Second trimester mean arterial pressure (MAP-2) has been studied as a means to predict potential for development of pregnancy-induced hypertension (PIH). Parameters of predictability have been suggested, tested, and found valuable in adult populations. Although pregnant adolescents are acknowledged to be at greatest risk for PIH, standards have been neither proposed nor tested in this group.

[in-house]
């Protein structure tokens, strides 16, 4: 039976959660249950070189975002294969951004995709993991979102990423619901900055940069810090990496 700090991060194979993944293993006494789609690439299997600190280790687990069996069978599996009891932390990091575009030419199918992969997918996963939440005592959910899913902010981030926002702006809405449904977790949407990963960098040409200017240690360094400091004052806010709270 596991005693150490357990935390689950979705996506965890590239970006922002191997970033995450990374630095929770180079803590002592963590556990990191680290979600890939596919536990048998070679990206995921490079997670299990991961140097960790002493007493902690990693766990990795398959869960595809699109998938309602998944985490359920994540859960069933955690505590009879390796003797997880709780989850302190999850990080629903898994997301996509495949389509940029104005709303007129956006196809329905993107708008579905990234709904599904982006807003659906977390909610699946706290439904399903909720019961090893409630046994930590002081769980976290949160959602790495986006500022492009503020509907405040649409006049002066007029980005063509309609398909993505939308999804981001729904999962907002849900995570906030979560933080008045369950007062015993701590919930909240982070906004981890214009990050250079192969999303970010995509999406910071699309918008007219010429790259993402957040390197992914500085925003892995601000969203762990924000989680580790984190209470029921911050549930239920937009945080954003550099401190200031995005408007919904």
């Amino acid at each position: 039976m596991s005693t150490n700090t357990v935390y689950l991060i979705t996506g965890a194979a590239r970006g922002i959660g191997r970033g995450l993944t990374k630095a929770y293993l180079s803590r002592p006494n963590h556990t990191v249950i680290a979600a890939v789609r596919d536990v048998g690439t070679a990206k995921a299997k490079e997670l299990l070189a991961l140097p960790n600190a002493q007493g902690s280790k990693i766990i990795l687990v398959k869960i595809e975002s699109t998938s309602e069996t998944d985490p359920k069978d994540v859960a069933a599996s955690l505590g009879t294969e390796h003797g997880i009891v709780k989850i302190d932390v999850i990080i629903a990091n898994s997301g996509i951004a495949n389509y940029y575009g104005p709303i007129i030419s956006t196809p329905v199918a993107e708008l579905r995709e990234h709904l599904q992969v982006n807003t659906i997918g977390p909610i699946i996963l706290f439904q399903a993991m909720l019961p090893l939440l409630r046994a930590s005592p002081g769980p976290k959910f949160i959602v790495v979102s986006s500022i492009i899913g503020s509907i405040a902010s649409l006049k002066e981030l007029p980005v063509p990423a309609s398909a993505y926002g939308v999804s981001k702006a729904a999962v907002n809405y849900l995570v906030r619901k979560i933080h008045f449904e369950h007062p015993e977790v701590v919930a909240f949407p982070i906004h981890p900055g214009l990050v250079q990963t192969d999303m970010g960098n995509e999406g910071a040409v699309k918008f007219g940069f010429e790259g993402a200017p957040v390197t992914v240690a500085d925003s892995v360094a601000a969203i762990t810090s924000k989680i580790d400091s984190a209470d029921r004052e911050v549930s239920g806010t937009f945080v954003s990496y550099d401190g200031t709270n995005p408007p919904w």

This study was developed as follow-up to a 1985 case study analysis by Novak, Roberts, and Holm19 which compares MAP-2 values of normotensive and hypertensive adolescents. Using retrospective chart review, data were gathered from 84 nulliparous adolescents, 27 of whom developed PIH and 57 who did not. MAP-2 values proved significantly higher for the group with PIH (M = 82.2) than for those who remained normotensive (M = 71.3) (t(82) = 5.74, p = .000), supporting the research hypothesis that adolescent nulliparas who develop PIH have higher average MAP-2 values than adolescent nulliparas who remain normotensive throughout their pregnancies. Additionally, MAP values of normotensive adolescents were found to be lower than previously established standards.